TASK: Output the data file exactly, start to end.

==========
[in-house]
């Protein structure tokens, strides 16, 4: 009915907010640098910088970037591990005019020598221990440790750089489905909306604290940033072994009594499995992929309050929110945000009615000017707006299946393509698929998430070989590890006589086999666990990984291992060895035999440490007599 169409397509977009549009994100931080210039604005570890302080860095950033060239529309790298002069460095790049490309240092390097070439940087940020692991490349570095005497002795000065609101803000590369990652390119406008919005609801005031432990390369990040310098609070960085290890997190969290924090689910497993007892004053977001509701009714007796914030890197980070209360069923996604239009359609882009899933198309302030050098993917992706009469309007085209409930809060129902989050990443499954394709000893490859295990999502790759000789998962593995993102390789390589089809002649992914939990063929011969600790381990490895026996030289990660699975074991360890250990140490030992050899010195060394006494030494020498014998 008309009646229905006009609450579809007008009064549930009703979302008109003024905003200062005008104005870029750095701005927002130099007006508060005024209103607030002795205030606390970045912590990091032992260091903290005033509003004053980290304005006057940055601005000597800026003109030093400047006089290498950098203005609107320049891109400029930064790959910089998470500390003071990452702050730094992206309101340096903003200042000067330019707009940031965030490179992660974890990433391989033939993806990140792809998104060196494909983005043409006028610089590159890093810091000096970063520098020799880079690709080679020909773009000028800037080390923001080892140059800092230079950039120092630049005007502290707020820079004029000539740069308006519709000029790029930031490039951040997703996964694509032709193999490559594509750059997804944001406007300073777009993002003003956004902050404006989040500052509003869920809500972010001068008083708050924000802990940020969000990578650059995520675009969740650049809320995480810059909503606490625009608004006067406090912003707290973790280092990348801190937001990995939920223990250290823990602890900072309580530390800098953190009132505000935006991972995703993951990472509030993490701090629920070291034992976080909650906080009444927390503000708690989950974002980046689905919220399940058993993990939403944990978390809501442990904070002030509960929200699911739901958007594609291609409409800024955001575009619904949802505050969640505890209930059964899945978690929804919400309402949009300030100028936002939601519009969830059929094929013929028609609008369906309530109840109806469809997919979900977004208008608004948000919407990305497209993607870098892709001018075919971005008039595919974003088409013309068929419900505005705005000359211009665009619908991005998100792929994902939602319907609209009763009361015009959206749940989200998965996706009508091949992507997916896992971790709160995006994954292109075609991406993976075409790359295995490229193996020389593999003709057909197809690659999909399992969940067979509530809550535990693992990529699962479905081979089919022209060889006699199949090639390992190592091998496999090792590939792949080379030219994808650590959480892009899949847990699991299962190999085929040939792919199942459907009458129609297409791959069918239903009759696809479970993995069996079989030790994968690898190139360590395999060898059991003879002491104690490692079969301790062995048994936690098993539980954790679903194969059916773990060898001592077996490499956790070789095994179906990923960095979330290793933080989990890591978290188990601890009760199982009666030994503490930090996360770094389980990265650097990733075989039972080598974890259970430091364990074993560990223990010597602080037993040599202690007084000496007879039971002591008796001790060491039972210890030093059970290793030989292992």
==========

[in-house]
């Protein structure tokens, strides 16, 4: 009915907010640098910088970037591990005019020598221990440790750089489905909306604290940033072994009594499995992929309050929110945000009615000017707006299946393509698929998430070989590890006589086999666990990984291992060895035999440490007599 169409397509977009549009994100931080210039604005570890302080860095950033060239529309790298002069460095790049490309240092390097070439940087940020692991490349570095005497002795000065609101803000590369990652390119406008919005609801005031432990390369990040310098609070960085290890997190969290924090689910497993007892004053977001509701009714007796914030890197980070209360069923996604239009359609882009899933198309302030050098993917992706009469309007085209409930809060129902989050990443499954394709000893490859295990999502790759000789998962593995993102390789390589089809002649992914939990063929011969600790381990490895026996030289990660699975074991360890250990140490030992050899010195060394006494030494020498014998 008309009646229905006009609450579809007008009064549930009703979302008109003024905003200062005008104005870029750095701005927002130099007006508060005024209103607030002795205030606390970045912590990091032992260091903290005033509003004053980290304005006057940055601005000597800026003109030093400047006089290498950098203005609107320049891109400029930064790959910089998470500390003071990452702050730094992206309101340096903003200042000067330019707009940031965030490179992660974890990433391989033939993806990140792809998104060196494909983005043409006028610089590159890093810091000096970063520098020799880079690709080679020909773009000028800037080390923001080892140059800092230079950039120092630049005007502290707020820079004029000539740069308006519709000029790029930031490039951040997703996964694509032709193999490559594509750059997804944001406007300073777009993002003003956004902050404006989040500052509003869920809500972010001068008083708050924000802990940020969000990578650059995520675009969740650049809320995480810059909503606490625009608004006067406090912003707290973790280092990348801190937001990995939920223990250290823990602890900072309580530390800098953190009132505000935006991972995703993951990472509030993490701090629920070291034992976080909650906080009444927390503000708690989950974002980046689905919220399940058993993990939403944990978390809501442990904070002030509960929200699911739901958007594609291609409409800024955001575009619904949802505050969640505890209930059964899945978690929804919400309402949009300030100028936002939601519009969830059929094929013929028609609008369906309530109840109806469809997919979900977004208008608004948000919407990305497209993607870098892709001018075919971005008039595919974003088409013309068929419900505005705005000359211009665009619908991005998100792929994902939602319907609209009763009361015009959206749940989200998965996706009508091949992507997916896992971790709160995006994954292109075609991406993976075409790359295995490229193996020389593999003709057909197809690659999909399992969940067979509530809550535990693992990529699962479905081979089919022209060889006699199949090639390992190592091998496999090792590939792949080379030219994808650590959480892009899949847990699991299962190999085929040939792919199942459907009458129609297409791959069918239903009759696809479970993995069996079989030790994968690898190139360590395999060898059991003879002491104690490692079969301790062995048994936690098993539980954790679903194969059916773990060898001592077996490499956790070789095994179906990923960095979330290793933080989990890591978290188990601890009760199982009666030994503490930090996360770094389980990265650097990733075989039972080598974890259970430091364990074993560990223990010597602080037993040599202690007084000496007879039971002591008796001790060491039972210890030093059970290793030989292992």